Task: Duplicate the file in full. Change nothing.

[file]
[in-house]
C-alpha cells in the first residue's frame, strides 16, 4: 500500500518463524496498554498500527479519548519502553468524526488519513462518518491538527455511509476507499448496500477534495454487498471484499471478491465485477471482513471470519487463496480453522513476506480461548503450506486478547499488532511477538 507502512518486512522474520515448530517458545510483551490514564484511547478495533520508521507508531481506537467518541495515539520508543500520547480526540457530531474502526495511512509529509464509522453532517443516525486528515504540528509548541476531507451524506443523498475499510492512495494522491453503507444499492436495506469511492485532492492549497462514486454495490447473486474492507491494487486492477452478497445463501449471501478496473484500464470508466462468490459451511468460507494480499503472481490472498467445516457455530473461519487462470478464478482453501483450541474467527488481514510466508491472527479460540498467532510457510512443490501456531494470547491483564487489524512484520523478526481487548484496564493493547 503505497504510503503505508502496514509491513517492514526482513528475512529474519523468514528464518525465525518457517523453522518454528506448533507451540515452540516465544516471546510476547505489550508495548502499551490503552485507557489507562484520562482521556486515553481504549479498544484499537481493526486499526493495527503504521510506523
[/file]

[in-house]
C-alpha cells in the first residue's frame, strides 16, 4: 500500500518463524496498554498500527479519548519502553468524526488519513462518518491538527455511509476507499448496500477534495454487498471484499471478491465485477471482513471470519487463496480453522513476506480461548503450506486478547499488532511477538 507502512518486512522474520515448530517458545510483551490514564484511547478495533520508521507508531481506537467518541495515539520508543500520547480526540457530531474502526495511512509529509464509522453532517443516525486528515504540528509548541476531507451524506443523498475499510492512495494522491453503507444499492436495506469511492485532492492549497462514486454495490447473486474492507491494487486492477452478497445463501449471501478496473484500464470508466462468490459451511468460507494480499503472481490472498467445516457455530473461519487462470478464478482453501483450541474467527488481514510466508491472527479460540498467532510457510512443490501456531494470547491483564487489524512484520523478526481487548484496564493493547 503505497504510503503505508502496514509491513517492514526482513528475512529474519523468514528464518525465525518457517523453522518454528506448533507451540515452540516465544516471546510476547505489550508495548502499551490503552485507557489507562484520562482521556486515553481504549479498544484499537481493526486499526493495527503504521510506523